# [lammps-users] Enthalpy Change Calculations

Hi LAMMPS users,

I am posting this question again to see if anyone has any new help with my problem:

Has anyone successfully used LAMMPS to calculate the sensible enthalpy of a substance? I am attempting to calculate sensible enthalpy for a propellant I am researching, but I am getting calculated results that are up to 50% off. My simulations predict the condensed-phase density of the substance accurately, but are significantly off on enthalpy.

I have also tried a simple argon example, but am still significantly off on my enthalpy change prediction.

I am calculating the enthalpy of a substance (using an NPT run) by getting the average E_total (from the LAMMPS output) and adding the average pressure divided by the average density: = <UN> + <P/rho>. I have also tried = <UN + P/rho>.

Where H is the computed enthalpy, U is the total energy/atom (using ‘thermo_modify norm yes’), N is the number of atoms per molecule – for argon N=1, P is the pressure calculated by LAMMPS and rho is the density calculated by LAMMPS.

I have included the long-range pressure correction for the LJ term and the long-range pressure and energy corrections for the LJ and coulombic terms. I have tested out these long-range corrections to make sure they work correctly and they seem to be working fine.

I perform two different P-T combinations and calculate the difference in enthalpy between the two runs. This difference is typically 30-50% larger than experimental values even when the predicted densities for the two runs are very close to the experimental values. When the substances are in the gas phase, the enthalpy difference is very accurate (when the KE dominates the total energy term and there is very little PE). However, when the PE term becomes more significant (in the condensed phases), my enthalpy change predictions are incorrect.

I have tried using both ‘real’ and ‘lj’ units with no success.

Any help would be appreciated.

Thanks,

Tim Kokan

Hi Tim. I think that the disagreement between your
calculations and the experimental measurements are due
to force field inadequacies. This type of calculation
would indeed be sensitive to the shape of the
(he's the main author of the Towhee MC code:
http://towhee.sourceforge.net/ ), and he suggests that
you perform a phase equilibrium calculation with his
code to see if the force field you're using predicts
the correct enthalpy of vaporization. Marcus also
suggested that you use the setpoint pressure in your
enthalpy calculation rather than the output pressure
since the output pressure for liquids is noisy. You
could also do an NPT simulation using his code and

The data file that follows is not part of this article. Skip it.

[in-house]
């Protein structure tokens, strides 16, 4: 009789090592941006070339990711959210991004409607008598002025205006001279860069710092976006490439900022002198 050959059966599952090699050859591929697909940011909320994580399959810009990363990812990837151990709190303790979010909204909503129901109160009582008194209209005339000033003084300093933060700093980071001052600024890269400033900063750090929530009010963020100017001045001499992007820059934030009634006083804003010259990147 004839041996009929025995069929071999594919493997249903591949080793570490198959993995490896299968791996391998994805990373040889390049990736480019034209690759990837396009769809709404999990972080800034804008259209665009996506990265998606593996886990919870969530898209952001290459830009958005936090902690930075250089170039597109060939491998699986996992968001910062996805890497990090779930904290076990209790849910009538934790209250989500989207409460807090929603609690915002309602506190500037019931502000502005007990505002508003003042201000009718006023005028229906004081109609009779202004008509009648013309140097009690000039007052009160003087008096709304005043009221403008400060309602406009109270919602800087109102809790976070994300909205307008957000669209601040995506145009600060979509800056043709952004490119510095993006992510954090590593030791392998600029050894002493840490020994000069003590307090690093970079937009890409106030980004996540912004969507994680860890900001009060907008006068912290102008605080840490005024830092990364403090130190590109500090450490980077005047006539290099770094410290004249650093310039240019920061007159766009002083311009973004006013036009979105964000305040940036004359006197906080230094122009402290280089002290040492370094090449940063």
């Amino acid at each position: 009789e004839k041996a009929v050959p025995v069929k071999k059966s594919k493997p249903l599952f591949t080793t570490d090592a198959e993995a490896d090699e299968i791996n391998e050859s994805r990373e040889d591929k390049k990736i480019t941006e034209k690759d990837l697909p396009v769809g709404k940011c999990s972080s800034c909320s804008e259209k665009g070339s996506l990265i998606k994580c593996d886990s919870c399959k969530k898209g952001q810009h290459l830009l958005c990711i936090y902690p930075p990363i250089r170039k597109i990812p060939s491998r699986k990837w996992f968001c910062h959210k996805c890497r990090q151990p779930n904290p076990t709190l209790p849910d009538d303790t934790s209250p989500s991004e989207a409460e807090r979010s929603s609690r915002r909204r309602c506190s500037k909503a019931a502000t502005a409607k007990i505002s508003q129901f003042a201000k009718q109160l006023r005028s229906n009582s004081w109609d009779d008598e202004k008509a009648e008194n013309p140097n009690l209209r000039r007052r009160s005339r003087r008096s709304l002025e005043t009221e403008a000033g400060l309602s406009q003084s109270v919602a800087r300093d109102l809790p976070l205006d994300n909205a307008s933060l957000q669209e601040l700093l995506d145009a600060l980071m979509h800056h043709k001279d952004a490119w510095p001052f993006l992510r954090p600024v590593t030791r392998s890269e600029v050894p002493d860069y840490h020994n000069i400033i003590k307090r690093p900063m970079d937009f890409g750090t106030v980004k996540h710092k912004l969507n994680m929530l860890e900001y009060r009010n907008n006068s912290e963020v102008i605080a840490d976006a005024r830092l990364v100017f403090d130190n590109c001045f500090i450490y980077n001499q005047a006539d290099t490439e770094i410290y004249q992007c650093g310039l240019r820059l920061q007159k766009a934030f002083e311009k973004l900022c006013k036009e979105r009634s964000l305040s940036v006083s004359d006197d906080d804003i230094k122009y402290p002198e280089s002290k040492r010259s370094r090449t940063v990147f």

compare to the densities you're getting with LAMMPS to
ensure that the tail correction code is working right.
Marcus may have more to add to this disucssion, so
I'll CC him on this message. I hope these suggestions
help! -Paul

Hi LAMMPS users,

I am posting this question again to see if anyone
has any new help with my
problem:

Has anyone successfully used LAMMPS to calculate the
sensible enthalpy of a
substance? I am attempting to calculate sensible
enthalpy for a propellant
I am researching, but I am getting calculated
results that are up to 50%
off. My simulations predict the condensed-phase
density of the substance
accurately, but are significantly off on enthalpy.

I have also tried a simple argon example, but am
still significantly off on
my enthalpy change prediction.

I am calculating the enthalpy of a substance (using
an NPT run) by getting
the average E_total (from the LAMMPS output) and
divided by the average density: <H> = <U*N> +
<P/rho>. I have also tried
<H> = <U*N + P/rho>.

Where H is the computed enthalpy, U is the total
energy/atom (using
'thermo_modify norm yes'), N is the number of atoms
per molecule - for argon
N=1, P is the pressure calculated by LAMMPS and rho
is the density
calculated by LAMMPS.

I have included the long-range pressure correction
for the LJ term and the
long-range pressure and energy corrections for the
LJ and coulombic terms.
I have tested out these long-range corrections to
make sure they work
correctly and they seem to be working fine.

I perform two different P-T combinations and
calculate the difference in
enthalpy between the two runs. This difference is
typically 30-50% larger
than experimental values even when the predicted
densities for the two runs
are very close to the experimental values. When the
substances are in the
gas phase, the enthalpy difference is very accurate
(when the KE dominates
the total energy term and there is very little PE).
However, when the PE
term becomes more significant (in the condensed
phases), my enthalpy change
predictions are incorrect.

I have tried using both 'real' and 'lj' units with
no success.

Any help would be appreciated.

Thanks,

Tim Kokan

_________________________________

Tim Kokan

Space Systems Design Lab (SSDL)
Georgia Institute of Technology

E-mail: [email protected]...
Phone: 404-894-7783 (lab)

404-849-7368 (cell)

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